This can be achieved if the relevant and any affected parties are a part of the risk assessment team. The reason for this is that employees who work in the specific environment can provide details on associated hazards as well as risks, ensuring that they can more effectively be reduced or minimised.
When must a risk assessment be carried out?
A suitable as well as effective risk assessment must be completed before certain activities or tasks are carried out so that associated risks to health, safety, and wellbeing can be eliminated, reduced, or suitably controlled.
Once a risk assessment has been completed, it must be reviewed periodically or where the current risk assessment is no longer valid, or where there have been significant changes to the task, activity, or the work environment.
In addition, a risk assessment is needed after an incident, accident, or occupational illness ahs occurred to verify whether the control measures are still appropriate and whether the level of the evaluated risk is still the same, or whether it must be amended.
How is a risk assessment carried out?
Hazards can be identified through a variety of ways including, but not limited to:
- Examining past incidents and accidents
- Examining MSDS, manufacturer’s manuals, information, guidance, and other sources.
- Consult with employees.
Identify who may be harmed and how
The next step involves identifying the groups of employees who may be affected, and how. Some hazards may present a higher risk to some vulnerable groups such as young employees, new or expectant mothers, new employees, those who work from home, employees with disabilities, and others.
Risk Evaluation and determine suitable precautions
The severity and the probability of risks associated with the identified hazards must be evaluated so that controls can be established. This involves the consideration of all relevant factors including:
- Likelihood that harm could occur.
- Severity of harm that may occur.
- Knowledge regarding the elimination, reduction, or control of hazards and risks.
- Availability of control measures which are designed to eliminate, reduce, or suitably control the risk.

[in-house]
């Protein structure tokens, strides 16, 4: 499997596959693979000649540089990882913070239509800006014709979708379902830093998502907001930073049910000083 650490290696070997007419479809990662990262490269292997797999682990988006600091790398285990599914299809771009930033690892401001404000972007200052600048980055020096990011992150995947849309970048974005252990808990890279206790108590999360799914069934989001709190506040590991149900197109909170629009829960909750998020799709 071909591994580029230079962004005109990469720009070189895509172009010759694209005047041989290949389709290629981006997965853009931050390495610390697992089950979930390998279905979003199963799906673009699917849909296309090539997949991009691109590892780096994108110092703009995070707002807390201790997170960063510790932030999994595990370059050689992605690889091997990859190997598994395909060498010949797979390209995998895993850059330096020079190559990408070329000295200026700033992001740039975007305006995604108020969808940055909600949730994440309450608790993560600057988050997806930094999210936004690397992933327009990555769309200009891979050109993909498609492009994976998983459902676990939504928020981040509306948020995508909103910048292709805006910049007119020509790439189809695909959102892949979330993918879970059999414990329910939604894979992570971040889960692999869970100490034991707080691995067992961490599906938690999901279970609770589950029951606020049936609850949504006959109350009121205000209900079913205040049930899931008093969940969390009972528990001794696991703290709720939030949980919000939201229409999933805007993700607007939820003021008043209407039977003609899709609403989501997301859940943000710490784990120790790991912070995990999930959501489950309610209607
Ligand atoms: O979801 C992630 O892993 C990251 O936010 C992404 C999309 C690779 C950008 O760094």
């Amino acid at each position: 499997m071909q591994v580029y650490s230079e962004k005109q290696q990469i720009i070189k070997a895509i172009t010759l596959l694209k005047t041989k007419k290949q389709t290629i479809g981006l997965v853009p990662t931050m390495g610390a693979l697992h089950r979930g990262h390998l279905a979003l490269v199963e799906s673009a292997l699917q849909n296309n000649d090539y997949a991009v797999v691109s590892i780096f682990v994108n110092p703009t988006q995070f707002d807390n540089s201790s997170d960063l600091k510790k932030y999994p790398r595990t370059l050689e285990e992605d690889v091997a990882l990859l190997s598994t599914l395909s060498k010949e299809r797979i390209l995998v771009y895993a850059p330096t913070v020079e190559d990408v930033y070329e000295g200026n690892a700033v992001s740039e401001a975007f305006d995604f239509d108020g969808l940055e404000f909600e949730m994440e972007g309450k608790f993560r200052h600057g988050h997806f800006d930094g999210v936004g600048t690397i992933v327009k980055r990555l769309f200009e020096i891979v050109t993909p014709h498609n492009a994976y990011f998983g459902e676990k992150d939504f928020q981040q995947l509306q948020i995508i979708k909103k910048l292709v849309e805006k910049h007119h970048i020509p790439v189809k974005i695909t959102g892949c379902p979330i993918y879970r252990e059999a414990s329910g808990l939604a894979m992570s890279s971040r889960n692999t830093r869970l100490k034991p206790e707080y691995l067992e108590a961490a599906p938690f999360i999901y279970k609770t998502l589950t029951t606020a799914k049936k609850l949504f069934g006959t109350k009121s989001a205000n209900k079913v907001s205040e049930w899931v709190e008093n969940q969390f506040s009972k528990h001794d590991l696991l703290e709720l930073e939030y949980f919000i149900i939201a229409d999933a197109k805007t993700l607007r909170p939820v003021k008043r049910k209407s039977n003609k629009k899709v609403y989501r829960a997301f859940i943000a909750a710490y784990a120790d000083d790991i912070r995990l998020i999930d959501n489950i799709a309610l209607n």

- The costs which are associated with the available control measures.
Implement controls and record findings
It is imperative that employers keep a record of their findings either electronically or in writing. This is an easy way to keep track of the risks and the control measures. The form must include the following:
- The hazards which were identified.
- The person, or groups, identified.
- The controls that were implemented.
- Who carried out the risk assessment?
- The date that the risk assessment was done.
Review the assessment and update if needed
Risk assessment must ensure that risk assessments are either reviewed or new assessments are carried out following:
- Significant changes in the workplace, process, or procedure.
- An accident or occupational illness incident has occurred.
- A near miss has been reported.
It is imperative to ensure that the risk assessment and associated controls remain valid, and that the level of risks does not increase, and if it does, that controls are reviewed and additional controls are implemented where needed.
How does SafetyWallet support its subscribers?
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Through the assistance and support in the health and safety programme of the subscriber, SafetyWallet helps subscribers with the health and safety risk assessments that must be conducted to ensure that subscribers are compliant in providing a healthy and safe working environment.